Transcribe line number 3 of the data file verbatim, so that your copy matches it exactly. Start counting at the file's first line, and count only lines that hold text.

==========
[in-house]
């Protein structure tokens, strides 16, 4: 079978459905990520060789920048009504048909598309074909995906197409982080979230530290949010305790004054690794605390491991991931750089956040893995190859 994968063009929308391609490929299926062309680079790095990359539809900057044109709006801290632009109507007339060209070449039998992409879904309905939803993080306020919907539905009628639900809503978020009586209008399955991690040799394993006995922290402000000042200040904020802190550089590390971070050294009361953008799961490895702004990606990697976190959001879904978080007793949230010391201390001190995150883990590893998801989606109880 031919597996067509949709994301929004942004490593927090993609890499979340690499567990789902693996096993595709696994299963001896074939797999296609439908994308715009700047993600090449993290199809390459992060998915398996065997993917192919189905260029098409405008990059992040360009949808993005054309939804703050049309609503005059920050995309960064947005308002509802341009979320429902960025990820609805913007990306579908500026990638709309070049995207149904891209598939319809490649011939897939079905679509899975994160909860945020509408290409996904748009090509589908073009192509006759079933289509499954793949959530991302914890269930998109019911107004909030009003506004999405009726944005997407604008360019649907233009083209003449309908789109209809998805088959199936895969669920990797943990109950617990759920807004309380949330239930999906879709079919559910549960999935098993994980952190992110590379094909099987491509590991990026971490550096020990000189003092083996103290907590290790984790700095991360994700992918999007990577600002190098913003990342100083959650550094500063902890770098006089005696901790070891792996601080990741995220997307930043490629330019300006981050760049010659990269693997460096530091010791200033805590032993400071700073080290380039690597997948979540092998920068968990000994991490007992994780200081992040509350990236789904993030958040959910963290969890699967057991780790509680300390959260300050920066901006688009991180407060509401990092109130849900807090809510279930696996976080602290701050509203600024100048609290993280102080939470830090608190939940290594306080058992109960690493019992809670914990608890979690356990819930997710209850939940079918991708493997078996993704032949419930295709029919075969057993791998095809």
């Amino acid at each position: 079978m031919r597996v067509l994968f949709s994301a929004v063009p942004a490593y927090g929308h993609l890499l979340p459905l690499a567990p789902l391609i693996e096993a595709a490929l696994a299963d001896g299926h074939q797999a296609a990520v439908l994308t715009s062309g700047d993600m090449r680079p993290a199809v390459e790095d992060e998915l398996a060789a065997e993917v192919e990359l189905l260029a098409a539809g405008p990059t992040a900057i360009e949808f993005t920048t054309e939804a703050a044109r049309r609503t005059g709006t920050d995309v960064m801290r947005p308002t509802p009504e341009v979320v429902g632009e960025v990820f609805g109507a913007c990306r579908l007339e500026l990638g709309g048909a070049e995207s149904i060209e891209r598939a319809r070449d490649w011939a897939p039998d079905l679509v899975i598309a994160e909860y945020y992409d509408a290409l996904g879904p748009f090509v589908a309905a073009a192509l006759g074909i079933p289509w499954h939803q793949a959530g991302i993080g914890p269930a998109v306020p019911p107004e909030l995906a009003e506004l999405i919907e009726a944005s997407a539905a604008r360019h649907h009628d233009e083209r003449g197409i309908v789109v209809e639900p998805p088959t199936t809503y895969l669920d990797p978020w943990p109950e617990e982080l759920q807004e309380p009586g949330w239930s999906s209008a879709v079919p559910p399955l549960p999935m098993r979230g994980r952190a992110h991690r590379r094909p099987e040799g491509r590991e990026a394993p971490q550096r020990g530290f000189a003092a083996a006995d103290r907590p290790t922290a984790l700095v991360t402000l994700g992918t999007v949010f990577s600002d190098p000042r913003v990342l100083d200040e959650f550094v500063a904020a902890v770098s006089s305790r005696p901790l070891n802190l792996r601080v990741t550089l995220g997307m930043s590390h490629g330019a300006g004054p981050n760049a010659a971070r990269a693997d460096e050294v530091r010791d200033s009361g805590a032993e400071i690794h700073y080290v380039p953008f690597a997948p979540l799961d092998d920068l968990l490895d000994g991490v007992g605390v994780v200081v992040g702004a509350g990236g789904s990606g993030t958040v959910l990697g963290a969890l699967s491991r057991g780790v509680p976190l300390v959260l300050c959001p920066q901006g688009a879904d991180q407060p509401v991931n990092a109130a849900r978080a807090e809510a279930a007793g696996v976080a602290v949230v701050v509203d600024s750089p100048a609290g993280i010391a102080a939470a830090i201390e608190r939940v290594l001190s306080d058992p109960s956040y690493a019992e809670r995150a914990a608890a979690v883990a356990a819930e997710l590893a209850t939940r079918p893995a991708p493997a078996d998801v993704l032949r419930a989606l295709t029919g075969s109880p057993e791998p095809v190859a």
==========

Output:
């Amino acid at each position: 079978m031919r597996v067509l994968f949709s994301a929004v063009p942004a490593y927090g929308h993609l890499l979340p459905l690499a567990p789902l391609i693996e096993a595709a490929l696994a299963d001896g299926h074939q797999a296609a990520v439908l994308t715009s062309g700047d993600m090449r680079p993290a199809v390459e790095d992060e998915l398996a060789a065997e993917v192919e990359l189905l260029a098409a539809g405008p990059t992040a900057i360009e949808f993005t920048t054309e939804a703050a044109r049309r609503t005059g709006t920050d995309v960064m801290r947005p308002t509802p009504e341009v979320v429902g632009e960025v990820f609805g109507a913007c990306r579908l007339e500026l990638g709309g048909a070049e995207s149904i060209e891209r598939a319809r070449d490649w011939a897939p039998d079905l679509v899975i598309a994160e909860y945020y992409d509408a290409l996904g879904p748009f090509v589908a309905a073009a192509l006759g074909i079933p289509w499954h939803q793949a959530g991302i993080g914890p269930a998109v306020p019911p107004e909030l995906a009003e506004l999405i919907e009726a944005s997407a539905a604008r360019h649907h009628d233009e083209r003449g197409i309908v789109v209809e639900p998805p088959t199936t809503y895969l669920d990797p978020w943990p109950e617990e982080l759920q807004e309380p009586g949330w239930s999906s209008a879709v079919p559910p399955l549960p999935m098993r979230g994980r952190a992110h991690r590379r094909p099987e040799g491509r590991e990026a394993p971490q550096r020990g530290f000189a003092a083996a006995d103290r907590p290790t922290a984790l700095v991360t402000l994700g992918t999007v949010f990577s600002d190098p000042r913003v990342l100083d200040e959650f550094v500063a904020a902890v770098s006089s305790r005696p901790l070891n802190l792996r601080v990741t550089l995220g997307m930043s590390h490629g330019a300006g004054p981050n760049a010659a971070r990269a693997d460096e050294v530091r010791d200033s009361g805590a032993e400071i690794h700073y080290v380039p953008f690597a997948p979540l799961d092998d920068l968990l490895d000994g991490v007992g605390v994780v200081v992040g702004a509350g990236g789904s990606g993030t958040v959910l990697g963290a969890l699967s491991r057991g780790v509680p976190l300390v959260l300050c959001p920066q901006g688009a879904d991180q407060p509401v991931n990092a109130a849900r978080a807090e809510a279930a007793g696996v976080a602290v949230v701050v509203d600024s750089p100048a609290g993280i010391a102080a939470a830090i201390e608190r939940v290594l001190s306080d058992p109960s956040y690493a019992e809670r995150a914990a608890a979690v883990a356990a819930e997710l590893a209850t939940r079918p893995a991708p493997a078996d998801v993704l032949r419930a989606l295709t029919g075969s109880p057993e791998p095809v190859a």